0 comments / Posted on by Johson Ellen

A Jack Russell Terrier runs along a walking path with a green plastic shovel in its mouth

Teaching your dog to fetch serves many purposes. It allows for positive engagement between you and your dog. You can easily tire your dog out without much effort from you.

However most importantly, it gives your dog the ability to exercise an instinct that is often ingrained into their DNA. Fetch makes your dog feel good! Here is a simple guide to help teach a dog to fetch.


What do you need to teach your dog to fetch?

You will need something for your dog to fetch. A ball is a great option. However, some dogs prefer a toy that squeaks. This is great for dogs who seem less engaged initially. Fetch is a great time to play with the soft, plush toys your dog loves. You can let them enjoy the stuffed toy, and then put it away before your dog destroys it! There may be a period of trial and error when finding the right toy for your dog to fetch. Be patient and let your dog explore!

You will also need some training treats. Pick something your dog hasn’t had before. Depending on if they are more toy or treat motivated, you may need some low-value treats. These should be enough that they want to take the treat, but not enough that they lose interest in the toy and game entirely. Finding the right reward is very important to teach a dog to fetch.

If your dog is more toy motivated, sometimes a second toy is a better option than a training treat. Both toys should be equally engaging. If you have two of the same ball or frisbee, use them both! A training leash that is 15 feet or longer will also come in handy for the easily distracted dog.


How do you teach a dog to fetch?

Start by getting your dog excited about their toy. Only bring out one toy at a time. Move it around, squeak it, bounce it, or otherwise entice your dog. Once you find something that your dog wants, you will know! They will try to bite, jump on you to get it, or even bark for it.

Once you find their special toy, make them work for it. You can put them in a sit before throwing the toy. If the toy has high enough value, it will work just like a treat! Once they sit, throw the toy. Start very close. Only throw it a couple of feet away.

If your dog chases after the toy, you are on the right track! Once they get to it, call them back to you very enthusiastically.

If your dog doesn’t chase after the toy, you may need something different. You can also try teaching them to go get it.

When they have retrieved the toy successfully, the next step is the release command. You can use “drop it”, “leave it”, or any other term that suits you. However, it is important to use the same command consistently. When your pup brings the toy back to you, hold the treat up, and use your command. They will release their toy and get the treat.

It is important you get the toy before they finish the treat. Most dogs will divert back to the toy almost instantly. When they realize you have the toy again, put them back into a sit, and immediately return to the game.

Repeat the process in very close proximity for at least ten repetitions. Once your dog starts to understand the game, you can throw the toy further.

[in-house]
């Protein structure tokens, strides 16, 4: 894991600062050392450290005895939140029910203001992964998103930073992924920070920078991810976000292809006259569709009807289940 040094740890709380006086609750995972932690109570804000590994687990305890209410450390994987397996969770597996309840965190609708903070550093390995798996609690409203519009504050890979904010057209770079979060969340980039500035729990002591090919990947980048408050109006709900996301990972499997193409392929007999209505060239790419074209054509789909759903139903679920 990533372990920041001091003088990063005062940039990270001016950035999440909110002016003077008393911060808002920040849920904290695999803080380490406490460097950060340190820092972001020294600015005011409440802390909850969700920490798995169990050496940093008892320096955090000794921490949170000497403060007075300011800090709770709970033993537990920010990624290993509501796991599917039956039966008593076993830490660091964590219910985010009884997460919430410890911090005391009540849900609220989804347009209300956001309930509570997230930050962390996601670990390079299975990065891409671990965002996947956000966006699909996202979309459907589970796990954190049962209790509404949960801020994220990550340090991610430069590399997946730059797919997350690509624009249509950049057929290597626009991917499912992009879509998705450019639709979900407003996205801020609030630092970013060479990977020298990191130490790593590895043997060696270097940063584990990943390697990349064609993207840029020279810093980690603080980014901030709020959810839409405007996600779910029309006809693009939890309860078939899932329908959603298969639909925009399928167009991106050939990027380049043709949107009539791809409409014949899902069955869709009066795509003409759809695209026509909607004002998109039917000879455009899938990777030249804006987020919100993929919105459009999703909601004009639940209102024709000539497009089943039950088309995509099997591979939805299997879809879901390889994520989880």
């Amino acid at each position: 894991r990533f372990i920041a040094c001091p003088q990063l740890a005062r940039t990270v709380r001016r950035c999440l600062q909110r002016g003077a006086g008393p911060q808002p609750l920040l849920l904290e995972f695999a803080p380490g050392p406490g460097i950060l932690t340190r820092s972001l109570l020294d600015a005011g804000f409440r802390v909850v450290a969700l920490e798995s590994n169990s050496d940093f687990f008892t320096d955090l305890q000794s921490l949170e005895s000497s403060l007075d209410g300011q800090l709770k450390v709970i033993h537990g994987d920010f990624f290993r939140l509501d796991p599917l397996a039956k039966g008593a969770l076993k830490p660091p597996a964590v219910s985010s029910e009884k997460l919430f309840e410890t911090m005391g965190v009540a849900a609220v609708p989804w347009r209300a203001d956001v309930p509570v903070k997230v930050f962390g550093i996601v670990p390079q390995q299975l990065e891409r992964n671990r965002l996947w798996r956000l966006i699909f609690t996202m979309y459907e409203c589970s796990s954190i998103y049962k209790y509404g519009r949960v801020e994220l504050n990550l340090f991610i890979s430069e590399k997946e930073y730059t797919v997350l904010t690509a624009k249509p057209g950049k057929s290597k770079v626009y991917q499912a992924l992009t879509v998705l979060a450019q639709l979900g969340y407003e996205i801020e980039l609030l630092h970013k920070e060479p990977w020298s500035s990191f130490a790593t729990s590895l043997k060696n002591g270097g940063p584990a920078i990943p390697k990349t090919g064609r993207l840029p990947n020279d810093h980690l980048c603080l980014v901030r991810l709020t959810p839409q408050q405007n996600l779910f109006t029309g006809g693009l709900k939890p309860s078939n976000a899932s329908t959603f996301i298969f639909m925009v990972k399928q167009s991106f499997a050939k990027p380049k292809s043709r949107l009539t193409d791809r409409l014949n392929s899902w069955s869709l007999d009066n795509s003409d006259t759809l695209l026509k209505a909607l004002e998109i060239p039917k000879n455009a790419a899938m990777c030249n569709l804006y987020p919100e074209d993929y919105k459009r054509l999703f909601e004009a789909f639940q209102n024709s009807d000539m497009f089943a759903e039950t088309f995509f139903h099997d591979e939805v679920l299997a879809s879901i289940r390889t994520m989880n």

How do you correct these potential problems?

Many dogs enjoy a good game of chase. Humans, however, usually do not. If your dog is attempting to turn a game of fetch into a game of chase, avoid engaging with them.

This is a great time to use the training lead. Attach it to them before throwing the toy. When your pup gets that look in their eye (we all know it well), call them to you and reel them in like a fish! Once they get to you, reward them with praise or even a treat. This process helps you follow through with the come command while still having the opportunity to reward them. Eventually, they will earn it is a pretty good deal for them to bring the toy back.

Adding some variation to fetch may also prevent the intrigue of the chase. Try playing tug with them when they bring the toy back. Keeping them engaged with you is the key.

If your dog is getting distracted, don’t get discouraged! Teaching a dog to fetch can be a slow process, but also a very rewarding one!

Keep your sessions short. Puppies may only want to play for five minutes at a time. Your dog will learn, but there is nothing wrong with taking it nice and slow for them. If you find after ten minutes, they are more interested in sniffing around the yard, only play for eight minutes. You can increase playtime as they get older and more focused on the game!

Try throwing their toy closer to you. Sometimes the attention span of dogs, and especially puppies, is very short. If the ball is too far away, they forget what they were doing altogether.

If you find the treats are not enough to keep your pup engaged, you can also bring out another toy. It is especially helpful if the toys squeak or make other noises. When your dog gets to the other toy, start using the one you have with you to make them come back.

There are some days when your dog just may not be into playing fetch, and that is okay! If you try all these solutions and it’s just not happening, don’t force it. End the game and try again another day. Your dog is not in trouble, and this is not a punishment. It is just time for you both to move on from that particular session.

There is so much to be gained in teaching your dog fetch. You can build value in toys. It will help you bond with your dog. It will tire them out very effectively. It even benefits us to spend time outside moving around. Fetch is very valuable and fairly simple to teach. Just follow these guidelines and you can teach a dog to fetch in no time.

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